Steelers

So I liked the story of Steelers more than I liked the presentation. The story of Steelers is about the first gay men’s rugby club, set up back in the 90s, now competing for the cup in the international gay rugby tournament. It has all the drama of a sports documentary, following the ups and downs of wins and losses, but also the personal stories of the coach, team captain and players, of discovering they were gay, coming out, and struggling to find a place where they could be their whole authentic selves.

Nic is the coach, pushing her team towards success, while being one of the only lesbian rugby coaches out there. Drew proves being a rugby captain is not incompatible with being a black fat drag queen. And Simon speaks very vulnerably about how, after experiencing rejection from friends after coming out, and descending into a deep depression, rugby has given him a lifeline, a home and community of support.

Now to the parts I don’t like. The director is a member of the Steelers, and should by rights be able to tell his story alongside his teammates. Yet by presenting his story in narration, and kinda interjecting his story in amongst the others, it kinda feels like its drawing the focus of documentary from its subject back to its filmmaker. Which is something that sets my teeth on edge. And it doesn’t help that it’s done in this really Tell rather than Show way. Like, some people’s stories he just relays in narration over footage of them playing, rather than interviewing that person and letting them speak for themselves. Also, in the opening scene, he tells us what the documentary is about, rather than let the documentary speak for itself, which it both ham-fistedly direct and mawkish, which actually detracts, rather than adds, to the emotion of the piece. In a lot of ways, I would have just have got rid of the narration all together.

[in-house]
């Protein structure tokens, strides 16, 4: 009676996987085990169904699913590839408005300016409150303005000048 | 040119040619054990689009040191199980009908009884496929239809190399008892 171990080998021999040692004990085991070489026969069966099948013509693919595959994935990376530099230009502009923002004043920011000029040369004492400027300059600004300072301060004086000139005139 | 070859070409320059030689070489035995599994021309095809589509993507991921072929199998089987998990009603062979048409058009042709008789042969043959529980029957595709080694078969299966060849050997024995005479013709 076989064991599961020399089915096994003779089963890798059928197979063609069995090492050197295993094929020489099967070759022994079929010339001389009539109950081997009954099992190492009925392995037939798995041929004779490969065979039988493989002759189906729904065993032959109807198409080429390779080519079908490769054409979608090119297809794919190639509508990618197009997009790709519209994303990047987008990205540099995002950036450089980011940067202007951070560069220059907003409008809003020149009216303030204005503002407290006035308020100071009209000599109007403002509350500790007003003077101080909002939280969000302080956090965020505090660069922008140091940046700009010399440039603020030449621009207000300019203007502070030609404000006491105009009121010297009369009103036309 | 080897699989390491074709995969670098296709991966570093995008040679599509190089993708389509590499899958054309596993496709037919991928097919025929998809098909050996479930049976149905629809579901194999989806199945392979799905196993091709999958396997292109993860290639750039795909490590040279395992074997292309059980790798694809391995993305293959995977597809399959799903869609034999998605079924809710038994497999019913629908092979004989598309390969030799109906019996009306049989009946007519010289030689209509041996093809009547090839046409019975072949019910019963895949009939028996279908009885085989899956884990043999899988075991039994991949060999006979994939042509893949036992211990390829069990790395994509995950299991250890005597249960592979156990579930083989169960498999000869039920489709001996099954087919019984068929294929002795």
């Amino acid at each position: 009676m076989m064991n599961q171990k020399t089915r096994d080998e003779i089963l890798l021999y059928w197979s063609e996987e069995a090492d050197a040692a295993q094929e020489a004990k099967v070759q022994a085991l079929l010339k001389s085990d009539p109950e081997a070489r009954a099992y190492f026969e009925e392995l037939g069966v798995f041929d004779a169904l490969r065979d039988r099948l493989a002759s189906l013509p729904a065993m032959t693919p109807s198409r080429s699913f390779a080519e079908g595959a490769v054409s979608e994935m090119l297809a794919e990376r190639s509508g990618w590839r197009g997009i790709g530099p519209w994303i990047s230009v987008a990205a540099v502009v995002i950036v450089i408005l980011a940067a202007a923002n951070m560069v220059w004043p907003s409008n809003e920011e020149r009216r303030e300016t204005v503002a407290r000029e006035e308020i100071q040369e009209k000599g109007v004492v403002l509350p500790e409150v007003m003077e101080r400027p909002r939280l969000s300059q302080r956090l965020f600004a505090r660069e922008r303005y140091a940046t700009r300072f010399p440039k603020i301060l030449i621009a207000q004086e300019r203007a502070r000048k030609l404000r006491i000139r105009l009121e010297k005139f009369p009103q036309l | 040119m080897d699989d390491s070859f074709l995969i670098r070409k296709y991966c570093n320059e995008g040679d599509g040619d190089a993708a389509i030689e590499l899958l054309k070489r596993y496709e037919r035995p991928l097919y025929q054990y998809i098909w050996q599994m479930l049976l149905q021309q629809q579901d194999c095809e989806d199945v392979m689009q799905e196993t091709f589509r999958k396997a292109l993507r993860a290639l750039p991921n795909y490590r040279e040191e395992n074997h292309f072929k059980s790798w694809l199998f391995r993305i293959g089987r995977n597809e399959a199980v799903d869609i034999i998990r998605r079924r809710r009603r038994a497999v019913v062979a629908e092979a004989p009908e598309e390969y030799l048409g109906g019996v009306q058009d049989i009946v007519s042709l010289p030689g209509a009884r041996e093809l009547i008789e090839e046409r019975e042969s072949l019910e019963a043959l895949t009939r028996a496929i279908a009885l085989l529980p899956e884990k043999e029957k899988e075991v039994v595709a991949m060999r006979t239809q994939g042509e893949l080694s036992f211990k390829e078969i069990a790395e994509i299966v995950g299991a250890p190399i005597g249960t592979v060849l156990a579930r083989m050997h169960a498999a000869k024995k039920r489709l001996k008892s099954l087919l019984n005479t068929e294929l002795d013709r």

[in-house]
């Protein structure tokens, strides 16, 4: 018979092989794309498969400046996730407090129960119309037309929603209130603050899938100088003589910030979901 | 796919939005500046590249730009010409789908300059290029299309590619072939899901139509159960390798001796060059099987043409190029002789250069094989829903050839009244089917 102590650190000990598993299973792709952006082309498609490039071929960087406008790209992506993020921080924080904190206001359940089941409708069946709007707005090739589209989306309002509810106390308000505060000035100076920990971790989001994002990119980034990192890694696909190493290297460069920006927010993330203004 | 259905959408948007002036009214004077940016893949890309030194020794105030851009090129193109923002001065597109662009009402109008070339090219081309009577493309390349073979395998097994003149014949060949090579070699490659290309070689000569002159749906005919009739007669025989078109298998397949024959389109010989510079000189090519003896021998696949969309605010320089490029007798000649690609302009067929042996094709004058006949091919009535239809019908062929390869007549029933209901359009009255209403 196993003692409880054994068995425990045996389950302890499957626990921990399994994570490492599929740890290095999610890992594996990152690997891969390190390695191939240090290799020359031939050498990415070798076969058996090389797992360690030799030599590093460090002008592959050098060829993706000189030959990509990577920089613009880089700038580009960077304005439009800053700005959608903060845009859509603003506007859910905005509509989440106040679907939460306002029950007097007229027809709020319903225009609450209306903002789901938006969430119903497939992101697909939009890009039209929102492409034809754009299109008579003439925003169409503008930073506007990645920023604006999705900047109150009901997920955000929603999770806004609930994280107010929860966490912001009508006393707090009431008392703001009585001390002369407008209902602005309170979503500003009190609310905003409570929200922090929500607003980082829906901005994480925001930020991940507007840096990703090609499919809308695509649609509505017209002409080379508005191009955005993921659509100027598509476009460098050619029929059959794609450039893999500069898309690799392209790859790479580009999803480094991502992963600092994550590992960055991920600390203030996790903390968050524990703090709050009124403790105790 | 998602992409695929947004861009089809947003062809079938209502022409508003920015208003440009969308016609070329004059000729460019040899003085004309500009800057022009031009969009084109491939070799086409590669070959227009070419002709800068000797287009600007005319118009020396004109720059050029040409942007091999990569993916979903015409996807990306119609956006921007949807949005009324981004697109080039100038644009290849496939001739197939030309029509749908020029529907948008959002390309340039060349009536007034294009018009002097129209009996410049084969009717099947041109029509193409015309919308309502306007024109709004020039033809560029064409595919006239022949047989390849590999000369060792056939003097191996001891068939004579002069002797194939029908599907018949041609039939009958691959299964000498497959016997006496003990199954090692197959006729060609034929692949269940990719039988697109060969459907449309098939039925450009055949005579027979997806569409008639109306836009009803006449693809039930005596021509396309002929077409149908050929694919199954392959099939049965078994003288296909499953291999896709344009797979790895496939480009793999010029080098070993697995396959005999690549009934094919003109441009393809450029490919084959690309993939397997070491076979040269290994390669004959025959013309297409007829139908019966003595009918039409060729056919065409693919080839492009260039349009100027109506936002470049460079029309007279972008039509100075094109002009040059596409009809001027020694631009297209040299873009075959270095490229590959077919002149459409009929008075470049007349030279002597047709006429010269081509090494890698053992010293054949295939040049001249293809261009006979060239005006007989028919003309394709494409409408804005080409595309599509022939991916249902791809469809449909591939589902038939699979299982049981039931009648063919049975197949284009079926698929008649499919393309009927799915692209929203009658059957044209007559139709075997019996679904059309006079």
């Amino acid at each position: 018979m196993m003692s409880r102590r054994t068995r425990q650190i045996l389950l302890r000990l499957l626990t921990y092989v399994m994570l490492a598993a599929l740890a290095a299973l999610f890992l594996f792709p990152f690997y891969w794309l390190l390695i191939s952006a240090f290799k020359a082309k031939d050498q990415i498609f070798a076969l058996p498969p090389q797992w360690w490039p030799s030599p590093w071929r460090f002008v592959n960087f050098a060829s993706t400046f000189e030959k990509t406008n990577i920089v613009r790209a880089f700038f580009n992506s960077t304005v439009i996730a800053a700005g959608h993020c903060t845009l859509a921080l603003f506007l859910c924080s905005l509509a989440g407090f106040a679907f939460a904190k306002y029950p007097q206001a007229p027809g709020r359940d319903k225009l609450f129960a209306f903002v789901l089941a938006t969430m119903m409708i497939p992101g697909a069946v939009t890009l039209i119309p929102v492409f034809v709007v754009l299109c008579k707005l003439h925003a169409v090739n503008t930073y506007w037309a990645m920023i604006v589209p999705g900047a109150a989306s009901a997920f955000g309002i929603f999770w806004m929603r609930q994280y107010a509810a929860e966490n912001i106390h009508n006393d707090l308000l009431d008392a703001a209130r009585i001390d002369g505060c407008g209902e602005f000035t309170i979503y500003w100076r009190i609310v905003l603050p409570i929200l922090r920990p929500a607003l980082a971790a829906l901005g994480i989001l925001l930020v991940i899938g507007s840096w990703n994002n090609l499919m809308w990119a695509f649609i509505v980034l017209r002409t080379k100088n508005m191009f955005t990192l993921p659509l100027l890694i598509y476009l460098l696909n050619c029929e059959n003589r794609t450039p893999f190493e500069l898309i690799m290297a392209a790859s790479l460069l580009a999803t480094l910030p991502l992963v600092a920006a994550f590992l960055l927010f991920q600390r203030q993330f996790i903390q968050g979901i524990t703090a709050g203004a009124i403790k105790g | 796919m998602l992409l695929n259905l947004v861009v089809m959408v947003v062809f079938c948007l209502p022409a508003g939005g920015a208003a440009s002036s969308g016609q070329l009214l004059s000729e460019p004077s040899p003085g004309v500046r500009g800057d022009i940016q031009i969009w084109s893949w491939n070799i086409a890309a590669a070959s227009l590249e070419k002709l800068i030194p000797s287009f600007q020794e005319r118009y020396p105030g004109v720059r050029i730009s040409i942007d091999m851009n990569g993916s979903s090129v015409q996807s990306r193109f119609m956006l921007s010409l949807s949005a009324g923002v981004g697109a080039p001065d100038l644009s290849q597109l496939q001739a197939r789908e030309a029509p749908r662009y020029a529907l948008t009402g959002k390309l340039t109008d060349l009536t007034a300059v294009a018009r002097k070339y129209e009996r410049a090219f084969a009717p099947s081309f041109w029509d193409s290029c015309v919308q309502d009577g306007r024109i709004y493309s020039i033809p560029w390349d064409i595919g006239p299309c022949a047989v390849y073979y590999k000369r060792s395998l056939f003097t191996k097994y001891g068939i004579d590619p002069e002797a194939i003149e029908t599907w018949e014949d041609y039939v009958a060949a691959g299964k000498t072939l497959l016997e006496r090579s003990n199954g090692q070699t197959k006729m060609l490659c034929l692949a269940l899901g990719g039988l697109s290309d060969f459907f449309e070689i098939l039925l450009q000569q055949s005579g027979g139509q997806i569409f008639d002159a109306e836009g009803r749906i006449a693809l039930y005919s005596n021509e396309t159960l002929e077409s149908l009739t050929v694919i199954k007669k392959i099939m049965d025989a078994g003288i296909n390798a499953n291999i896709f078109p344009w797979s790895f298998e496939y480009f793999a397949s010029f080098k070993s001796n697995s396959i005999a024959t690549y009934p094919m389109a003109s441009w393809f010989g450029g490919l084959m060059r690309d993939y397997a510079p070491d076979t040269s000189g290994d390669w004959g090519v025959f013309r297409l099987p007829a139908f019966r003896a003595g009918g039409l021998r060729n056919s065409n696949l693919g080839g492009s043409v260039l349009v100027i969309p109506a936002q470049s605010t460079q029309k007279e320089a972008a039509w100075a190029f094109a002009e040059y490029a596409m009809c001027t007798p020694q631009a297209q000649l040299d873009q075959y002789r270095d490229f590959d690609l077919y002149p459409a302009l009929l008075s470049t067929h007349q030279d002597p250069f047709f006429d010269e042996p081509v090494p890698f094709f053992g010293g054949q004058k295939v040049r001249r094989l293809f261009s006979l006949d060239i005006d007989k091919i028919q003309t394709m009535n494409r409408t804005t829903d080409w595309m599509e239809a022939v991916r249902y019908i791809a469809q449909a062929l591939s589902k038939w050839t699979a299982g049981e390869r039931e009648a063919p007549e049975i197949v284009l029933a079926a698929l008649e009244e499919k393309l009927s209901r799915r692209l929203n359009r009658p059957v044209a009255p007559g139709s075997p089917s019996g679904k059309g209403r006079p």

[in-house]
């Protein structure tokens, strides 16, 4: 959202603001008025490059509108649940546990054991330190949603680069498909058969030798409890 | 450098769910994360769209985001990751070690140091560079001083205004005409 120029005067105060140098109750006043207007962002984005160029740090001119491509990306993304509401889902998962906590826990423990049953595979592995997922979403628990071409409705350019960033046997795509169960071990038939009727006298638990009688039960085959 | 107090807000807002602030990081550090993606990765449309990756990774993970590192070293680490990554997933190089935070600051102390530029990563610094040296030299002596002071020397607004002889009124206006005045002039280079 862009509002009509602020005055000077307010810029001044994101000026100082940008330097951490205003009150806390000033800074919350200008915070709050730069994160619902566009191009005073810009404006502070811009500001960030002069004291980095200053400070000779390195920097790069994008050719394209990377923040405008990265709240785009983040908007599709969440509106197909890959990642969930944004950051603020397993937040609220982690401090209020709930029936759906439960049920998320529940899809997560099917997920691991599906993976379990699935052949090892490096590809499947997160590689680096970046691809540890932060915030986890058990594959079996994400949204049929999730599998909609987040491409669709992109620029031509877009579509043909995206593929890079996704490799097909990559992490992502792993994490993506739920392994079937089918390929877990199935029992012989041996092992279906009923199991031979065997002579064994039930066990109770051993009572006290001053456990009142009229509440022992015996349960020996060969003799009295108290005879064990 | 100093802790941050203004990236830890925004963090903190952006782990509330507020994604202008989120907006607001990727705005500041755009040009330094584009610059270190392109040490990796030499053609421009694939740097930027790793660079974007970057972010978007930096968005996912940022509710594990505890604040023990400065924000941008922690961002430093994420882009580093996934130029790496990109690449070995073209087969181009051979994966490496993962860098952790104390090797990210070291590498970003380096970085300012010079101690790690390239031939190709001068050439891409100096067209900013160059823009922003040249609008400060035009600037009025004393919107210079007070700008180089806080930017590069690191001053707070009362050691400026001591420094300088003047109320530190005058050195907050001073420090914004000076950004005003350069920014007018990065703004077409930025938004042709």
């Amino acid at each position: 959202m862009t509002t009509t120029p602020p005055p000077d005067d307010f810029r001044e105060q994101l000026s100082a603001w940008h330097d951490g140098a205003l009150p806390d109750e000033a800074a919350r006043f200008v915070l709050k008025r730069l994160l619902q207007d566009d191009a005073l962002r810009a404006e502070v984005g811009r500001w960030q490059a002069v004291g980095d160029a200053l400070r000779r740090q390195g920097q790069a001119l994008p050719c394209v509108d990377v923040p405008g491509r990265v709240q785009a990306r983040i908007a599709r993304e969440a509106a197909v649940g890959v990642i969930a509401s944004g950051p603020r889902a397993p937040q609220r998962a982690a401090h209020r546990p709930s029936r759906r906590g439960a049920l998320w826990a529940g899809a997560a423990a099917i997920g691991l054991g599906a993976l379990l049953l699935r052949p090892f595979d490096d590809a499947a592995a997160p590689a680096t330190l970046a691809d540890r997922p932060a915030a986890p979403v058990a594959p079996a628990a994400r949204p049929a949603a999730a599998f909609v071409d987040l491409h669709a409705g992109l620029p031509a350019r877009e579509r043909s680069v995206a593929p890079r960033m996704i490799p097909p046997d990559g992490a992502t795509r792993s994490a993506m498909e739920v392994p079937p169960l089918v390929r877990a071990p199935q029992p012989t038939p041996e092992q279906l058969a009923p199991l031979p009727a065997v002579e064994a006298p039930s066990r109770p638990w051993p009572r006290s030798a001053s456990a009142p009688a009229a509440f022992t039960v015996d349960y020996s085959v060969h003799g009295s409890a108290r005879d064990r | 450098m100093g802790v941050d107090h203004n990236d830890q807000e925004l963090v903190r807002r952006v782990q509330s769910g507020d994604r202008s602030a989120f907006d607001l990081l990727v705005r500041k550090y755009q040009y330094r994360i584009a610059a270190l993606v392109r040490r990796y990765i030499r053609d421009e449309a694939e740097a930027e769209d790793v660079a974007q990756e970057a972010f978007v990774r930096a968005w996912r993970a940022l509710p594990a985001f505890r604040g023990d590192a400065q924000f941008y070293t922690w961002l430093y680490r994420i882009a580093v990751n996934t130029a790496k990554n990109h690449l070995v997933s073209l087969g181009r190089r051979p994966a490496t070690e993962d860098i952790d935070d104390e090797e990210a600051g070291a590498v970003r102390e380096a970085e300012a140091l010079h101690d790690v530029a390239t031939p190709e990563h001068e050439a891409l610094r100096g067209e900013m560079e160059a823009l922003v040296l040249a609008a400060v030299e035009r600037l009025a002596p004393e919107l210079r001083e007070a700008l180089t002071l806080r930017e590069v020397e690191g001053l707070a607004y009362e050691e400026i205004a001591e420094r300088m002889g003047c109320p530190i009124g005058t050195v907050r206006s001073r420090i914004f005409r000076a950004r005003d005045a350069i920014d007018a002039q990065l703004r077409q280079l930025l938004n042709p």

The other thing I didn’t like was the musical score, which was overdone and melodramatic. However, conversely, that actual song picks for the soundtrack were really strong. So you could pivot from one scene that really worked to another that really didn’t. Never seen that kind on incongruence before.

All in all, a good film. A little rough in the execution, but compelling in the characters and story, heart-warming, with a good message.